Note: Above explanation is the single/one iteration of consumer code.

Semaphore for “reader-writer problem”

Question: So, What the problem actually is?

Answer: Let us say there is a document in the computer system and at a point of time more than one readers and writers are trying to access that particular document and as a result of this concurrent access, there may be a case of race condition. So, in order to remove that we have to take the help of semaphores. Moreover, there can be two cases for this:

  1. For Readers: Any number of readers can read at a point of time, but any write operation should be not be performed during that.
  2. For Writers: Whenever a writer is trying to write or currently writing to a document then, in that case, the writer should make sure that during that, no other reader as well a writer should not perform a read or a write operation and if not avoided it may lead to data inconsistent problem.

Semaphore for "reader-writer problem"

In order to solve the problem mentioned/described above we have to use 3 semaphores:

  1. wrt = This is going to help in blocking the reader as well as the writer.
  2. mutex = This will help in synchronizing between different readers and is particularly used to avoid the clash between the processes when more than one is performing an action on the shared semaphore variable readcount.
  3. readcount = This will keep a track of, how many readers are currently in the critical section.

Initially, values for the same are:

  • wrt = 1
  • mutex = 1
  • readcount = 0

Following is the code for Reader:

wait(mutex)
    readcount ++;
    if (readcount == 1)  // only run by first reader to block any writer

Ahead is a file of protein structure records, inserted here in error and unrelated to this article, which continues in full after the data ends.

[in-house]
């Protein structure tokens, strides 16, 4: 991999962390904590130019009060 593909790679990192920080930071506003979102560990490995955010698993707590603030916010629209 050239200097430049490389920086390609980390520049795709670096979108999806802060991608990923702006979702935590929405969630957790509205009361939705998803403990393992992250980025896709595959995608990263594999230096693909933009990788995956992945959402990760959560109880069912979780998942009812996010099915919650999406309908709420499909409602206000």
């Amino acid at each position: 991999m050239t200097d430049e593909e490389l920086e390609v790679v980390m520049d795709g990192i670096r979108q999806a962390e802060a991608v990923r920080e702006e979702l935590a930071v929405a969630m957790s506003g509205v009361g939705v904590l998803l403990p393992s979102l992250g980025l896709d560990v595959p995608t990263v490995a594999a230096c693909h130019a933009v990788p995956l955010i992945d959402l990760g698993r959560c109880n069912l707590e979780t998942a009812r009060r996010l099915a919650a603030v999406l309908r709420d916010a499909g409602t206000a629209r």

wait(wrt);
signal(mutex)

// read operation //

wait(mutex)
    readcount --;
    if (readcount == 0)  // only run by last reader to allow any writer
        signal(wrt);
signal(mutex)

Explanation: Whenever a reader wants to read a document then it will first execute wait(mutex) and increments the value of mutex by 1 and the readcount variable is incremented by 1 after that, the if-condition is checked and if the condition is True (states that it is the first reader who wants to perform a read operation). In addition, it is the responsibility of the first reader to block any writer from entering into the critical section so, in order to do that wait(wrt) is executed and value of wrt is decrement by 1 (stating that no writer can enter into the critical section, while there are readers in the critical section) and after that the first reader can securely enter into the critical section and perform a read operation. Moreover, after the first reader enters into the critical section after performing the above steps, now any number of processes can enter and perform a read operation without leading to a race condition. After the read operation is completed while exiting from the critical section, it is the responsibility of the last reader which comes out, to release the wrt variable by incrementing its value by 1 with the help of signal(wrt). One more thing to be noted, even signal(wrt) is wrapped up with wait(mutex) and signal(mutex) stating that no other reader can enter while the execution of the following block.

Following is the code for Writer:

wait(wrt)

// write operation //

signal(wrt)

Explanation: Whenever a writer wants to enter into the critical section then it is the responsibility of its to make sure that no other writer or reader can enter into the critical section which is currently occupied by the same writer(itself). In order to do that, wait(wrt) is executed first and the value of wrt is decremented by 1 (stating that no other reader or writer can enter) and after the write operation is completed while coming out of the critical section signal(wrt) is executed and the value is incremented by 1 (stating that any writer or reader can now enter into the critical section).